Cognitive Therapy (CT) is a type of psychotherapy developed by psychoanalytically trained American psychiatrist Aaron T. Beck. CT is one of the therapeutic approaches within the larger group of Cognitive Behavioral Therapies (CBT) and was first expounded by Beck in the 1960s.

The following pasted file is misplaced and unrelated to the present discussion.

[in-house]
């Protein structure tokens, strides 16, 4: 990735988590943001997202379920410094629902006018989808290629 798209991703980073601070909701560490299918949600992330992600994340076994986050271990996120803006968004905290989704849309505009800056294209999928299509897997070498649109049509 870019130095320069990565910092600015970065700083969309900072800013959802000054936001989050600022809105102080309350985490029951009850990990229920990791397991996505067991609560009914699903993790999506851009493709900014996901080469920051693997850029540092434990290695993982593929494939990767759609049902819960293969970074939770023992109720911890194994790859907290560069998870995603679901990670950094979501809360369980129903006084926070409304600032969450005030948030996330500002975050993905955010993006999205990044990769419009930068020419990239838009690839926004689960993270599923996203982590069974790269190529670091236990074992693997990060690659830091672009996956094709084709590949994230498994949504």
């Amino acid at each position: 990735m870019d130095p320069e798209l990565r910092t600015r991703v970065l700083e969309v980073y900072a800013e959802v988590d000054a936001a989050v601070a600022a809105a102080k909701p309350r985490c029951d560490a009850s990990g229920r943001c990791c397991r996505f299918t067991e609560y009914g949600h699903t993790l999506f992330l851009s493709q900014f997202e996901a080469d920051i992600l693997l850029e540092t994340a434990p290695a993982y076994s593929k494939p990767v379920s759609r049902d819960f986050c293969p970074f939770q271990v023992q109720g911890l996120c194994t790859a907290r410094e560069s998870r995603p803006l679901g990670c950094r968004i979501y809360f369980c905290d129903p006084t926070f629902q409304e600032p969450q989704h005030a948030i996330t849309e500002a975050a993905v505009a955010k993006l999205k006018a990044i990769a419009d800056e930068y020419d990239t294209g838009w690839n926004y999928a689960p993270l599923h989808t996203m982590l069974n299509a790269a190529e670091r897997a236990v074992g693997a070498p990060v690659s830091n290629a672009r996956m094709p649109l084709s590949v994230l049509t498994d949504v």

Cognitive therapy seeks to help the client overcome difficulties by identifying and changing dysfunctional thinking, behavior, and emotional responses. This involves helping clients develop skills for modifying beliefs, identifying distorted thinking, relating to others in different ways, and changing behaviors. Treatment is based on collaboration between client and therapist and on testing beliefs. Therapy may consist of testing the assumptions which one makes and identifying how certain of one's usually-unquestioned thoughts are distorted, unrealistic and unhelpful. Once those thoughts have been challenged, one's feelings about the subject matter of those thoughts are more easily subject to change. Beck initially focused on depression and developed a list of "errors" in thinking that he proposed could maintain depression, including arbitrary inference, selective abstraction, over-generalization, and magnification (of negatives) and minimization (of positives).